The input signal to the external control terminal IN is inputted to each of the inverters INV4, INV5. The outputs of the inverters INV4, INV5 are inputted to the exclusive OR circuit EXOR, whose output serves as the select signal SEL.

The logic threshold of the inverter INV4 is V1, and the logic threshold of the inverter INV5 is V2.

The intermediate logic level detection circuit 12 is operated as follows.

When the input to the external control terminal IN is low level, the inverters INV4, INV5 both output high level. The output of the exclusive OR circuit EXOR assumes low level, and the select signal SEL assumes low level.

When the input to the external control terminal IN is high level, the inverters INV4, INV5 both output low level. The output of the exclusive OR circuit EXOR assumes low level, and the select signal SEL assumes low level.

When the input to the external control terminal IN is intermediate level, the inverter INV4 outputs low level, and the inverter INV5 outputs high level. The output of the exclusive OR circuit EXOR assumes high level, and the select signal SEL assumes high level.

Hence, when the input to the external control terminal IN is low level or high level, the select signal SEL assumes low level. The selector 13 selects the signal of the second control terminal Con1 b for output. The output signal serves as an output to the first control terminal Con2 a, hence achieving the function of a normal SPDT switch.

More specifically, when the input to the external control terminal IN is high level, the conducting state is established between the second terminal RF1 and the first terminal RFcom, and the blocking state is established between the second terminal RF2 and the first terminal RFcom. When the input to the external control terminal IN is low level, the conducting state is established between the second terminal RF2 and the first terminal RFcom, and the blocking state is established between the second terminal RF1 and the first terminal RFcom.

On the other hand, when the input to the external control terminal IN is intermediate level, the select signal SEL assumes high level. The selector 13 selects the signal of the first control terminal Con1 a for output. The output signal serves as an output to the first control terminal Con2 a, hence bringing the two through FETs into the same state. Here, the state of the shunt FETs is opposite to that of the through FETs.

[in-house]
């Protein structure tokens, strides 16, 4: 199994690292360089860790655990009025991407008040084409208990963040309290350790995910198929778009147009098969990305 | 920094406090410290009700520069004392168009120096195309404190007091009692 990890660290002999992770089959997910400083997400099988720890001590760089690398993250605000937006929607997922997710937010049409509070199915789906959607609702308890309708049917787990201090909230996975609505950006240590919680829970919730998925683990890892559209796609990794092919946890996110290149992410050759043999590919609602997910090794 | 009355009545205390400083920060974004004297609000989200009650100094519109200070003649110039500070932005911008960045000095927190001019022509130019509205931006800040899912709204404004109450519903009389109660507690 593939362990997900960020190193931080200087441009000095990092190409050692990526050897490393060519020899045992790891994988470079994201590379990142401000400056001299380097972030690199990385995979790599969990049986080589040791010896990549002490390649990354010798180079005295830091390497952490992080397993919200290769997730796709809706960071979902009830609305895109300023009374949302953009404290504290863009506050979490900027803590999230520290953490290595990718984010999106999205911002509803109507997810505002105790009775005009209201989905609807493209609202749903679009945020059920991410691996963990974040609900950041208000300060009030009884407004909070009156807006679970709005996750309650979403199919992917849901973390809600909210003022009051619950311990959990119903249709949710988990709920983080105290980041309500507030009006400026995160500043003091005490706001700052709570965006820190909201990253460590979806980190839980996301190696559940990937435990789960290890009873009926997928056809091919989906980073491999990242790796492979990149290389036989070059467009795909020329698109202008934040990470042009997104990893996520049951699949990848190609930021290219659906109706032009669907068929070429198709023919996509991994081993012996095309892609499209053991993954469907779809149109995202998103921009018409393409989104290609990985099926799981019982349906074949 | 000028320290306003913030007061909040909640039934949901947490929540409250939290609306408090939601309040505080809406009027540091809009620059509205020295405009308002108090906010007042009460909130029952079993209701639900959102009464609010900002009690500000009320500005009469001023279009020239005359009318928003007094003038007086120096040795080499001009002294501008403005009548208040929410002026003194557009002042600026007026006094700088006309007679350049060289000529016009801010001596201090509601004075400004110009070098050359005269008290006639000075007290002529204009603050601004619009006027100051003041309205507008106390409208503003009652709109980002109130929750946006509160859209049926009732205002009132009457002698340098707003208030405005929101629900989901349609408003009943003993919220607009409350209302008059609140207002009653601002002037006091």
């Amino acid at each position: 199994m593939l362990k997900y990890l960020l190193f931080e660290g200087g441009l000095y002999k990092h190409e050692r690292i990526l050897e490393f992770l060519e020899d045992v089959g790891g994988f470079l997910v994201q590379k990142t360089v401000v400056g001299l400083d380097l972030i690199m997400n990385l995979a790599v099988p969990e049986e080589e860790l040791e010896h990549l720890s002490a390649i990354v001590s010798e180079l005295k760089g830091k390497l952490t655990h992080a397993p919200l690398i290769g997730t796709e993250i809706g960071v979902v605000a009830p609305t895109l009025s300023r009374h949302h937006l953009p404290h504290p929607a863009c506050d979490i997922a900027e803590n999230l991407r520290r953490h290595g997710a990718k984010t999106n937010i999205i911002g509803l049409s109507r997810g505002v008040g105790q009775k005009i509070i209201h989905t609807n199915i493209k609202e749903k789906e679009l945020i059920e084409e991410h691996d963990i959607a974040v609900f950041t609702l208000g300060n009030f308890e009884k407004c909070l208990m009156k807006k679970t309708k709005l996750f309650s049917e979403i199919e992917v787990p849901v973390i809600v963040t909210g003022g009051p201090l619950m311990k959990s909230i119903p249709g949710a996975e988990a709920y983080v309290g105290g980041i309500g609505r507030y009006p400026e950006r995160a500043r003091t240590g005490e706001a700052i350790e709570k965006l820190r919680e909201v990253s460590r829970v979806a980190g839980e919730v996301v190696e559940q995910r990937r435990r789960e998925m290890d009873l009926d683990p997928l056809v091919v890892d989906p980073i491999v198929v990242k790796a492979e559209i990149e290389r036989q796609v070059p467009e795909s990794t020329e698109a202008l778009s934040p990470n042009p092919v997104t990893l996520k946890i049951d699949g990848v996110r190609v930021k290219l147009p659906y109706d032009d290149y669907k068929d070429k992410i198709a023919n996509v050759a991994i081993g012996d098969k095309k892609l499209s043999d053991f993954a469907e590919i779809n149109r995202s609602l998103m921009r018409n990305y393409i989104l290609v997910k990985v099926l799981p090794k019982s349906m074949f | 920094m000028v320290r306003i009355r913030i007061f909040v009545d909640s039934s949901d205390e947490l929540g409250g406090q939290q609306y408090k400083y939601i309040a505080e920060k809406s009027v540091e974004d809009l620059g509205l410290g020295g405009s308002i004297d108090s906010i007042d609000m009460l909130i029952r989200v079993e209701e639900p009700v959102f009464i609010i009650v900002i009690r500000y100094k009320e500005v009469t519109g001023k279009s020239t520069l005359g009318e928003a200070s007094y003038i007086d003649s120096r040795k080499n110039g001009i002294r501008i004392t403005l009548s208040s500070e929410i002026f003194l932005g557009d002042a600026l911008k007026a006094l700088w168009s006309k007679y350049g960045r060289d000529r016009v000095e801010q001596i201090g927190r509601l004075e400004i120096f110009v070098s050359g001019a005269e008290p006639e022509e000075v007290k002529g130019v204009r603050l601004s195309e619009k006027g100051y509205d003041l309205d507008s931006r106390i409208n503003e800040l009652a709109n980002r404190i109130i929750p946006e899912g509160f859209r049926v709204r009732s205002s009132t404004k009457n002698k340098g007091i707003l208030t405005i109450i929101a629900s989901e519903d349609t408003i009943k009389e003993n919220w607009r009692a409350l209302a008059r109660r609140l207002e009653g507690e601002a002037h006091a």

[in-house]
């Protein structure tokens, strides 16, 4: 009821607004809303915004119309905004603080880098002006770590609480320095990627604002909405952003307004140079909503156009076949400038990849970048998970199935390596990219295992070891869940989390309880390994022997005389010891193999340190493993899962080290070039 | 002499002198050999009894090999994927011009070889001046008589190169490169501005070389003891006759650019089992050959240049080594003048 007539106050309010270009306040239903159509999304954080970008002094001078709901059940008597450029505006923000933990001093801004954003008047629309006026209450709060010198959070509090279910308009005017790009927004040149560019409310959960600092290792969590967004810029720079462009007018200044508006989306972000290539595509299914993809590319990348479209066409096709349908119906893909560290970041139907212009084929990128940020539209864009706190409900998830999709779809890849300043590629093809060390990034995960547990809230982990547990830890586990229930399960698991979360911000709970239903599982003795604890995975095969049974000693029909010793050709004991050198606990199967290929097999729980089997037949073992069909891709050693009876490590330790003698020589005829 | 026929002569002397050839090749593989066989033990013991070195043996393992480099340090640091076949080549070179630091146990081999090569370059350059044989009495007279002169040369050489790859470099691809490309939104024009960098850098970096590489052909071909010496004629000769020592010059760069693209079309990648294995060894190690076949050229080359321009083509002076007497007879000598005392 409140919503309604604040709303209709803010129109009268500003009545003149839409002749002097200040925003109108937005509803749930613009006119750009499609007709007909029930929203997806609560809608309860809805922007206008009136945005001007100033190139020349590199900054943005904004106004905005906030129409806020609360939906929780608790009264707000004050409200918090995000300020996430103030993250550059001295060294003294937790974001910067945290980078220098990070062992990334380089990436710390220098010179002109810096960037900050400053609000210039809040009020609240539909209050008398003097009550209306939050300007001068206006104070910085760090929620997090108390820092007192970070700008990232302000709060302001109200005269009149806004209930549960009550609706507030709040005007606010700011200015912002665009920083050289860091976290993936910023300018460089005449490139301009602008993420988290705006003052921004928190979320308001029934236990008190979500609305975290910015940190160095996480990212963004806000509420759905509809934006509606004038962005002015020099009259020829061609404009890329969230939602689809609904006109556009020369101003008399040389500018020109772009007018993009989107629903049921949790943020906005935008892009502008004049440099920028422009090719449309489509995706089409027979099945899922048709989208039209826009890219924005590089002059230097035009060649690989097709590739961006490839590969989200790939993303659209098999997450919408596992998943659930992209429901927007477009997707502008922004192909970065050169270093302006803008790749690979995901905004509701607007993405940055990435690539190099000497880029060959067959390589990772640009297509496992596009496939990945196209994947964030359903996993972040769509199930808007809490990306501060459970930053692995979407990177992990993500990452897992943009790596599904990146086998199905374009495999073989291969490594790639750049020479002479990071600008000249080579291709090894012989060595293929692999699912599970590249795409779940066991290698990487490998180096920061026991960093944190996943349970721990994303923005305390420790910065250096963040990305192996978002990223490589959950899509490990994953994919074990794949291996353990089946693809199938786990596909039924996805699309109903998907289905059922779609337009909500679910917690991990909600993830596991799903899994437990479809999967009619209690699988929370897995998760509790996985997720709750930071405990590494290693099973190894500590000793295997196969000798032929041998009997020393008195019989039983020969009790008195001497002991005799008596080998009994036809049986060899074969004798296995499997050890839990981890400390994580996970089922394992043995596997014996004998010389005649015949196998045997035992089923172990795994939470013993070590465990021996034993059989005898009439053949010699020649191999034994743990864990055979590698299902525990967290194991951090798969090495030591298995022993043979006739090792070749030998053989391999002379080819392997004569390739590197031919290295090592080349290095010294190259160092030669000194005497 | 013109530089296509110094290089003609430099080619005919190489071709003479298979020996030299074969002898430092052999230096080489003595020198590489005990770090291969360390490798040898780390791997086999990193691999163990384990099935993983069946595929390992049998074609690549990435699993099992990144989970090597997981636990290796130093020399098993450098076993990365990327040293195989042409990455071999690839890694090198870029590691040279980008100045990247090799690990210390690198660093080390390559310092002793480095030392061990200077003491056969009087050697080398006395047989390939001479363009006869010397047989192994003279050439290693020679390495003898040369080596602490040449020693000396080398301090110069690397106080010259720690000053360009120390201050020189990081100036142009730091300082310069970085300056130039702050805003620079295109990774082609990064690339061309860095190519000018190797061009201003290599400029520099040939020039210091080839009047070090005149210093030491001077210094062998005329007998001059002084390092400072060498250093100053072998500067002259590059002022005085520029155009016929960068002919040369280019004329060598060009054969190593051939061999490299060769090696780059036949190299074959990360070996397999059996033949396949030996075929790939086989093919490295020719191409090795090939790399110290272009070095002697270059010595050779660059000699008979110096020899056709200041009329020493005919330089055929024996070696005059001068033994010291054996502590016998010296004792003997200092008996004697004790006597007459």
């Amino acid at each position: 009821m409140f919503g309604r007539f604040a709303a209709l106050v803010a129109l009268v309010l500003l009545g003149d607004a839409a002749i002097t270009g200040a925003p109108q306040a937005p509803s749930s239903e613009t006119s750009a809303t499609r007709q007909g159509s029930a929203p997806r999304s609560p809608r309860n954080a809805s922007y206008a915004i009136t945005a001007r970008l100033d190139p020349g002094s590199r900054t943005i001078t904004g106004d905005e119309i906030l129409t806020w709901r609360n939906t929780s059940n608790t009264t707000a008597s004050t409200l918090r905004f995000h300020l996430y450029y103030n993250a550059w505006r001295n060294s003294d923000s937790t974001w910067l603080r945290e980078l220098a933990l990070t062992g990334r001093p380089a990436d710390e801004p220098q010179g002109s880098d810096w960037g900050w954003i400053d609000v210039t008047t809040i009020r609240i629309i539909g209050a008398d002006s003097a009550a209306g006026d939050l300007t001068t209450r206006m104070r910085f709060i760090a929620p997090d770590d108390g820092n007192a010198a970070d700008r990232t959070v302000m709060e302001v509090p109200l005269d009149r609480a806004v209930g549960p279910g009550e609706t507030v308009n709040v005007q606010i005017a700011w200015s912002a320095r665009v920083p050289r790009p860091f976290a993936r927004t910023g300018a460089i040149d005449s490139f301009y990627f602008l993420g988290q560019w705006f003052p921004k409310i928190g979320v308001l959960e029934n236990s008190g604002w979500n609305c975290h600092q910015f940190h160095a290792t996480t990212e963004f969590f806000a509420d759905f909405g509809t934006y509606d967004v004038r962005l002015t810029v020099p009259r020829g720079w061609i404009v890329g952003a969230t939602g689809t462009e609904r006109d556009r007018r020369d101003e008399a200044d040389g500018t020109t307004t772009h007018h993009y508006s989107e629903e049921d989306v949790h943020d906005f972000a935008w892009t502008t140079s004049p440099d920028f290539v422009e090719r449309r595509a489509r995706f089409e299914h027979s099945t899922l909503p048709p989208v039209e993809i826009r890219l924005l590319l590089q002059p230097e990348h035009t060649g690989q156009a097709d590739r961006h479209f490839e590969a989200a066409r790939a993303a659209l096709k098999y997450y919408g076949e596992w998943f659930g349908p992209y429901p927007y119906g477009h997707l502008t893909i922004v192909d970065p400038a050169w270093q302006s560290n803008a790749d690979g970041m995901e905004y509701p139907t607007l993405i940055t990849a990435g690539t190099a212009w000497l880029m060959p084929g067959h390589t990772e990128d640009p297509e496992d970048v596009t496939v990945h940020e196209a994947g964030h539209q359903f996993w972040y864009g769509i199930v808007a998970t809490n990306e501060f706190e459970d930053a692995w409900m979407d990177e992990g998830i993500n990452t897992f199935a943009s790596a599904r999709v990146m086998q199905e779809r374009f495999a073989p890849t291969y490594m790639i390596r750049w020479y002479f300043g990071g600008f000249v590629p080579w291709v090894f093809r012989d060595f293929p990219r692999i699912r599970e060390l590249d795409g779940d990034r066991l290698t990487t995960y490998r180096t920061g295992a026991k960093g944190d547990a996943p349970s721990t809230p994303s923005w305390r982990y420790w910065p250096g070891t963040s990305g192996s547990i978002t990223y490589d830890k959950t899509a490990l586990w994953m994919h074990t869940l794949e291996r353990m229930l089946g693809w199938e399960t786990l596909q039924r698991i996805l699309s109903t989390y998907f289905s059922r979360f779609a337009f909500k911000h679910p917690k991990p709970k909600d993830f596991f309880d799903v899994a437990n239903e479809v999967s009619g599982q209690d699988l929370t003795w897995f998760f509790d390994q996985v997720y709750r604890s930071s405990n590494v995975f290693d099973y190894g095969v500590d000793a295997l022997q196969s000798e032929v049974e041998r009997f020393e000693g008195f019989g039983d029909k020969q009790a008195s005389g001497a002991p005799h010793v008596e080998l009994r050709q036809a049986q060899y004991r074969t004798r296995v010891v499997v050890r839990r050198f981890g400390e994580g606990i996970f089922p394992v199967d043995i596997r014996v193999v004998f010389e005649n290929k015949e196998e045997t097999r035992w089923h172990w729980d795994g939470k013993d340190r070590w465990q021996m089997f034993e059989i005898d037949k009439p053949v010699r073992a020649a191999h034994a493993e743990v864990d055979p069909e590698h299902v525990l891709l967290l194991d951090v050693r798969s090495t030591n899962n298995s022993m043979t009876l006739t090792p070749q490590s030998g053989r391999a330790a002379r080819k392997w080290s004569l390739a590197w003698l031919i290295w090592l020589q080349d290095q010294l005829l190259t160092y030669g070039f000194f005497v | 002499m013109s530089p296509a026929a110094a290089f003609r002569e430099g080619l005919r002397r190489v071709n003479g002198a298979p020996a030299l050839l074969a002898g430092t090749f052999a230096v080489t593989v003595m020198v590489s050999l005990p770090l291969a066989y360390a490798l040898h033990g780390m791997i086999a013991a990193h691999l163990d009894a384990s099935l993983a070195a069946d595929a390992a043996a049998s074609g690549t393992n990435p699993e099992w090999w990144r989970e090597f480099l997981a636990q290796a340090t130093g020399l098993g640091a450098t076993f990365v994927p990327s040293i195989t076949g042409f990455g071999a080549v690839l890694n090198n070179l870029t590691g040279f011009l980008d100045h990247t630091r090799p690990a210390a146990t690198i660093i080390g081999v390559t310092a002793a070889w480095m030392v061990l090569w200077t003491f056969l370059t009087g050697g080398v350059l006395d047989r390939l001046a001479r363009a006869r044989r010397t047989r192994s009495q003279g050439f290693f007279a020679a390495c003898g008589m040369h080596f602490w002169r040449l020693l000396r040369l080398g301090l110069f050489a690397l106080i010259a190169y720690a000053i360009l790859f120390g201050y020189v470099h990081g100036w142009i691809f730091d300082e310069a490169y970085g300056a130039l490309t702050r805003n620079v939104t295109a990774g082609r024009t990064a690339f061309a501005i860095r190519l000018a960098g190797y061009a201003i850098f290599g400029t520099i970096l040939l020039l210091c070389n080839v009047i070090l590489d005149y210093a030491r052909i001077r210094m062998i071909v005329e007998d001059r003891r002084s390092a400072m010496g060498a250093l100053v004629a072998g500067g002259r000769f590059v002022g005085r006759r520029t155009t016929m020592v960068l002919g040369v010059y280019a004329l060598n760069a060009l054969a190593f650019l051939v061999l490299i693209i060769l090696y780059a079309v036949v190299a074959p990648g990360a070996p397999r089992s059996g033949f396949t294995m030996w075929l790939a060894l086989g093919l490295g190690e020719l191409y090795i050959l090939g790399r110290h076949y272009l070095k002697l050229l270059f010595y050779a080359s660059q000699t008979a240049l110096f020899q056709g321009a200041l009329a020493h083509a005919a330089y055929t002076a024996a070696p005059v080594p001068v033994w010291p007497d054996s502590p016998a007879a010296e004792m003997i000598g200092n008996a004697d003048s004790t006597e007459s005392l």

Hence, two cases are possible. In one case, the two through FETs are both turned on, and the two shunt FETs are both turned off. In the other case, the two through FETs are both turned off, and the two shunt FETs are both turned on. These cases are determined by the logic threshold of the inverter INV1.

The logic threshold of the inverter INV1 is set to V1 or V2.

When the logic threshold of the inverter INV1 is set to V1, the inverter INV1 identifies the input signal as high level. Hence, the two through FETs are both turned on, and the two shunt FETs are turned off.

When the logic threshold of the inverter INV1 is set to V2, the inverter INV1 identifies the input signal as low level. Hence, the two through FETs are both turned off, and the two shunt FETs are turned on.

FIG. 20 is a circuit diagram illustrating the configuration of the controller section of the semiconductor switch shown in FIG. 18.

As shown in FIG. 20, the controller section 3 f is an example of the controller section 3 d of the semiconductor switch 1 g shown in FIG. 18.